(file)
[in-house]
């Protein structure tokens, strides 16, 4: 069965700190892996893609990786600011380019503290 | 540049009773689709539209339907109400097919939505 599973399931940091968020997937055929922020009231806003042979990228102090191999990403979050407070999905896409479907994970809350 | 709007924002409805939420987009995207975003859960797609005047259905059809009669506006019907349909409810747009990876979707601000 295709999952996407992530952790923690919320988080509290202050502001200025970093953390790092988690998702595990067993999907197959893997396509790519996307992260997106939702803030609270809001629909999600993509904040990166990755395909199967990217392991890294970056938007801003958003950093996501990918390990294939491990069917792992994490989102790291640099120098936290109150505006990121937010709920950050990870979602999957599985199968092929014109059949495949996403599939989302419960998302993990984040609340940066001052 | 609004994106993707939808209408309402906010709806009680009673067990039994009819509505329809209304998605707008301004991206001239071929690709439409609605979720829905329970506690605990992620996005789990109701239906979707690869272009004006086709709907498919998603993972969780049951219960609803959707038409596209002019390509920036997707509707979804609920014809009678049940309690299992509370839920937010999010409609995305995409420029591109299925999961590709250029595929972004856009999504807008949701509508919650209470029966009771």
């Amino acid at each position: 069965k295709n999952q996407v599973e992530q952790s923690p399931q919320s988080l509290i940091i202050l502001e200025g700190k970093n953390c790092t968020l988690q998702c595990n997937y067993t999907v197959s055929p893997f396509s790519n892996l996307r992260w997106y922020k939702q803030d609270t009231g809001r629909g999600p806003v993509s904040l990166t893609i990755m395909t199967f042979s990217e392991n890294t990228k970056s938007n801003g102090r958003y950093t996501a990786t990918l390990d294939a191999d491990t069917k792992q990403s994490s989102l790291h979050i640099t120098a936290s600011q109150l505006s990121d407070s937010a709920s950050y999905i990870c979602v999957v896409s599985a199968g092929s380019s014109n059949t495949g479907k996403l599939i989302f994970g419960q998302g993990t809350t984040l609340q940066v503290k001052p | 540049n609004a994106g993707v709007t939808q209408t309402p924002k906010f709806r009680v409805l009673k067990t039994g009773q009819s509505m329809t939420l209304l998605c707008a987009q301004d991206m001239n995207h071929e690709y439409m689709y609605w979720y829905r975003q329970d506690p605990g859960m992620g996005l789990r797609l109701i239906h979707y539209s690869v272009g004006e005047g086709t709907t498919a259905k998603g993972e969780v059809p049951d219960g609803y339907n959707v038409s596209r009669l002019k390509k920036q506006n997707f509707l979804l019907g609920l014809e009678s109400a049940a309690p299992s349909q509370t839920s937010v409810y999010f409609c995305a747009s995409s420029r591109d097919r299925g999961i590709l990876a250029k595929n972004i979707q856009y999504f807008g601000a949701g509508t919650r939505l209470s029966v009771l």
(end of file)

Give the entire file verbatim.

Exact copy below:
[in-house]
């Protein structure tokens, strides 16, 4: 069965700190892996893609990786600011380019503290 | 540049009773689709539209339907109400097919939505 599973399931940091968020997937055929922020009231806003042979990228102090191999990403979050407070999905896409479907994970809350 | 709007924002409805939420987009995207975003859960797609005047259905059809009669506006019907349909409810747009990876979707601000 295709999952996407992530952790923690919320988080509290202050502001200025970093953390790092988690998702595990067993999907197959893997396509790519996307992260997106939702803030609270809001629909999600993509904040990166990755395909199967990217392991890294970056938007801003958003950093996501990918390990294939491990069917792992994490989102790291640099120098936290109150505006990121937010709920950050990870979602999957599985199968092929014109059949495949996403599939989302419960998302993990984040609340940066001052 | 609004994106993707939808209408309402906010709806009680009673067990039994009819509505329809209304998605707008301004991206001239071929690709439409609605979720829905329970506690605990992620996005789990109701239906979707690869272009004006086709709907498919998603993972969780049951219960609803959707038409596209002019390509920036997707509707979804609920014809009678049940309690299992509370839920937010999010409609995305995409420029591109299925999961590709250029595929972004856009999504807008949701509508919650209470029966009771």
């Amino acid at each position: 069965k295709n999952q996407v599973e992530q952790s923690p399931q919320s988080l509290i940091i202050l502001e200025g700190k970093n953390c790092t968020l988690q998702c595990n997937y067993t999907v197959s055929p893997f396509s790519n892996l996307r992260w997106y922020k939702q803030d609270t009231g809001r629909g999600p806003v993509s904040l990166t893609i990755m395909t199967f042979s990217e392991n890294t990228k970056s938007n801003g102090r958003y950093t996501a990786t990918l390990d294939a191999d491990t069917k792992q990403s994490s989102l790291h979050i640099t120098a936290s600011q109150l505006s990121d407070s937010a709920s950050y999905i990870c979602v999957v896409s599985a199968g092929s380019s014109n059949t495949g479907k996403l599939i989302f994970g419960q998302g993990t809350t984040l609340q940066v503290k001052p | 540049n609004a994106g993707v709007t939808q209408t309402p924002k906010f709806r009680v409805l009673k067990t039994g009773q009819s509505m329809t939420l209304l998605c707008a987009q301004d991206m001239n995207h071929e690709y439409m689709y609605w979720y829905r975003q329970d506690p605990g859960m992620g996005l789990r797609l109701i239906h979707y539209s690869v272009g004006e005047g086709t709907t498919a259905k998603g993972e969780v059809p049951d219960g609803y339907n959707v038409s596209r009669l002019k390509k920036q506006n997707f509707l979804l019907g609920l014809e009678s109400a049940a309690p299992s349909q509370t839920s937010v409810y999010f409609c995305a747009s995409s420029r591109d097919r299925g999961i590709l990876a250029k595929n972004i979707q856009y999504f807008g601000a949701g509508t919650r939505l209470s029966v009771l």